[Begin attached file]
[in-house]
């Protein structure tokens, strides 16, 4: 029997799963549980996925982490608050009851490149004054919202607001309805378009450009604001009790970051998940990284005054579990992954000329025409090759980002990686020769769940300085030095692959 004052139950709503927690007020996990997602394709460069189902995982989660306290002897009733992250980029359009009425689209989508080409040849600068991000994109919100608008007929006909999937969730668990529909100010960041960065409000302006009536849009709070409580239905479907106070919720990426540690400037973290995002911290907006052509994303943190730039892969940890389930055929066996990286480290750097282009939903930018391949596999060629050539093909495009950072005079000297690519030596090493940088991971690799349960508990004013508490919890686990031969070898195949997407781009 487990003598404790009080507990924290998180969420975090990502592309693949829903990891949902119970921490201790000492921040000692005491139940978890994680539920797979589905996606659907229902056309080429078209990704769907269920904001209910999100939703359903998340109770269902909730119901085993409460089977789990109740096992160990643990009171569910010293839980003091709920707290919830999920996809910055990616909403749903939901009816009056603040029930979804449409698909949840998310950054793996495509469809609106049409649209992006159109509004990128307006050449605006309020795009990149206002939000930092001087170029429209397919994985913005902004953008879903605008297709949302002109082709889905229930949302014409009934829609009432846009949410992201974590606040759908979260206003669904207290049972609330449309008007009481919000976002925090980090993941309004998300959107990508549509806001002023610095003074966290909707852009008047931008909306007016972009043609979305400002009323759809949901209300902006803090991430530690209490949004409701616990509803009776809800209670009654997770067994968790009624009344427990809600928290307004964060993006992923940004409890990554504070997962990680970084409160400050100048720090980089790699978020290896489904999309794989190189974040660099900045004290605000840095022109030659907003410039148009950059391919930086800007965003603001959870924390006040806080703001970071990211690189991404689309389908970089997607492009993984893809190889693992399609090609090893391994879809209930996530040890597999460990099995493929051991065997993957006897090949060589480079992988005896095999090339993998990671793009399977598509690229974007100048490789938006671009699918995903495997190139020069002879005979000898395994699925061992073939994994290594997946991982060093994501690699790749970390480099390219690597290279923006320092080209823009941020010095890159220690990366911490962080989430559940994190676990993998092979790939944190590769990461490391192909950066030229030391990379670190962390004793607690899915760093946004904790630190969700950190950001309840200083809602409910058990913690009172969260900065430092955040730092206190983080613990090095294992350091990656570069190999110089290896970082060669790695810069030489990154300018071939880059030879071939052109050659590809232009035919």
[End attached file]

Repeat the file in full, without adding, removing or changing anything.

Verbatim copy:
[in-house]
């Protein structure tokens, strides 16, 4: 029997799963549980996925982490608050009851490149004054919202607001309805378009450009604001009790970051998940990284005054579990992954000329025409090759980002990686020769769940300085030095692959 004052139950709503927690007020996990997602394709460069189902995982989660306290002897009733992250980029359009009425689209989508080409040849600068991000994109919100608008007929006909999937969730668990529909100010960041960065409000302006009536849009709070409580239905479907106070919720990426540690400037973290995002911290907006052509994303943190730039892969940890389930055929066996990286480290750097282009939903930018391949596999060629050539093909495009950072005079000297690519030596090493940088991971690799349960508990004013508490919890686990031969070898195949997407781009 487990003598404790009080507990924290998180969420975090990502592309693949829903990891949902119970921490201790000492921040000692005491139940978890994680539920797979589905996606659907229902056309080429078209990704769907269920904001209910999100939703359903998340109770269902909730119901085993409460089977789990109740096992160990643990009171569910010293839980003091709920707290919830999920996809910055990616909403749903939901009816009056603040029930979804449409698909949840998310950054793996495509469809609106049409649209992006159109509004990128307006050449605006309020795009990149206002939000930092001087170029429209397919994985913005902004953008879903605008297709949302002109082709889905229930949302014409009934829609009432846009949410992201974590606040759908979260206003669904207290049972609330449309008007009481919000976002925090980090993941309004998300959107990508549509806001002023610095003074966290909707852009008047931008909306007016972009043609979305400002009323759809949901209300902006803090991430530690209490949004409701616990509803009776809800209670009654997770067994968790009624009344427990809600928290307004964060993006992923940004409890990554504070997962990680970084409160400050100048720090980089790699978020290896489904999309794989190189974040660099900045004290605000840095022109030659907003410039148009950059391919930086800007965003603001959870924390006040806080703001970071990211690189991404689309389908970089997607492009993984893809190889693992399609090609090893391994879809209930996530040890597999460990099995493929051991065997993957006897090949060589480079992988005896095999090339993998990671793009399977598509690229974007100048490789938006671009699918995903495997190139020069002879005979000898395994699925061992073939994994290594997946991982060093994501690699790749970390480099390219690597290279923006320092080209823009941020010095890159220690990366911490962080989430559940994190676990993998092979790939944190590769990461490391192909950066030229030391990379670190962390004793607690899915760093946004904790630190969700950190950001309840200083809602409910058990913690009172969260900065430092955040730092206190983080613990090095294992350091990656570069190999110089290896970082060669790695810069030489990154300018071939880059030879071939052109050659590809232009035919």